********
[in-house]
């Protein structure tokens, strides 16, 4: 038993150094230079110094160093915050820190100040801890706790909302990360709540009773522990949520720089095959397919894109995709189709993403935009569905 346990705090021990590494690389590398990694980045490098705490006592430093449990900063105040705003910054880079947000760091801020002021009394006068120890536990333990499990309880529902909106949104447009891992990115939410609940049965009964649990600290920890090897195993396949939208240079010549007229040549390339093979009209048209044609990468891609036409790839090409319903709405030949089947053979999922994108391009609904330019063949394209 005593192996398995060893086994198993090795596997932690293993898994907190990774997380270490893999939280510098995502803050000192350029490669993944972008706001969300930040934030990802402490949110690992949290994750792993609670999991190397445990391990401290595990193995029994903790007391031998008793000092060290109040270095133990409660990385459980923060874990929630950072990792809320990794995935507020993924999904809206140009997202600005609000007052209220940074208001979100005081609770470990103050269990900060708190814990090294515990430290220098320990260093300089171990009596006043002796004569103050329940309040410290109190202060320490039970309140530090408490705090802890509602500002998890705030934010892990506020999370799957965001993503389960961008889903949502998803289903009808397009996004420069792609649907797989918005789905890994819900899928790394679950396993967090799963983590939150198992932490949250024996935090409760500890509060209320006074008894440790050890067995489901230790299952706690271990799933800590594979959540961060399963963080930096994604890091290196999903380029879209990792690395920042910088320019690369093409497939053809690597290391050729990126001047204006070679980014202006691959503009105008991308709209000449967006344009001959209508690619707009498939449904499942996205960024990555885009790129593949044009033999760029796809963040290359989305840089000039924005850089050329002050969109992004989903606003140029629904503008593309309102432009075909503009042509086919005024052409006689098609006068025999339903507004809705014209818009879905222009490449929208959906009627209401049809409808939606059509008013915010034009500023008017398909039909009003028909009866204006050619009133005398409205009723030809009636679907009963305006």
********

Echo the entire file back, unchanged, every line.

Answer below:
[in-house]
């Protein structure tokens, strides 16, 4: 038993150094230079110094160093915050820190100040801890706790909302990360709540009773522990949520720089095959397919894109995709189709993403935009569905 346990705090021990590494690389590398990694980045490098705490006592430093449990900063105040705003910054880079947000760091801020002021009394006068120890536990333990499990309880529902909106949104447009891992990115939410609940049965009964649990600290920890090897195993396949939208240079010549007229040549390339093979009209048209044609990468891609036409790839090409319903709405030949089947053979999922994108391009609904330019063949394209 005593192996398995060893086994198993090795596997932690293993898994907190990774997380270490893999939280510098995502803050000192350029490669993944972008706001969300930040934030990802402490949110690992949290994750792993609670999991190397445990391990401290595990193995029994903790007391031998008793000092060290109040270095133990409660990385459980923060874990929630950072990792809320990794995935507020993924999904809206140009997202600005609000007052209220940074208001979100005081609770470990103050269990900060708190814990090294515990430290220098320990260093300089171990009596006043002796004569103050329940309040410290109190202060320490039970309140530090408490705090802890509602500002998890705030934010892990506020999370799957965001993503389960961008889903949502998803289903009808397009996004420069792609649907797989918005789905890994819900899928790394679950396993967090799963983590939150198992932490949250024996935090409760500890509060209320006074008894440790050890067995489901230790299952706690271990799933800590594979959540961060399963963080930096994604890091290196999903380029879209990792690395920042910088320019690369093409497939053809690597290391050729990126001047204006070679980014202006691959503009105008991308709209000449967006344009001959209508690619707009498939449904499942996205960024990555885009790129593949044009033999760029796809963040290359989305840089000039924005850089050329002050969109992004989903606003140029629904503008593309309102432009075909503009042509086919005024052409006689098609006068025999339903507004809705014209818009879905222009490449929208959906009627209401049809409808939606059509008013915010034009500023008017398909039909009003028909009866204006050619009133005398409205009723030809009636679907009963305006």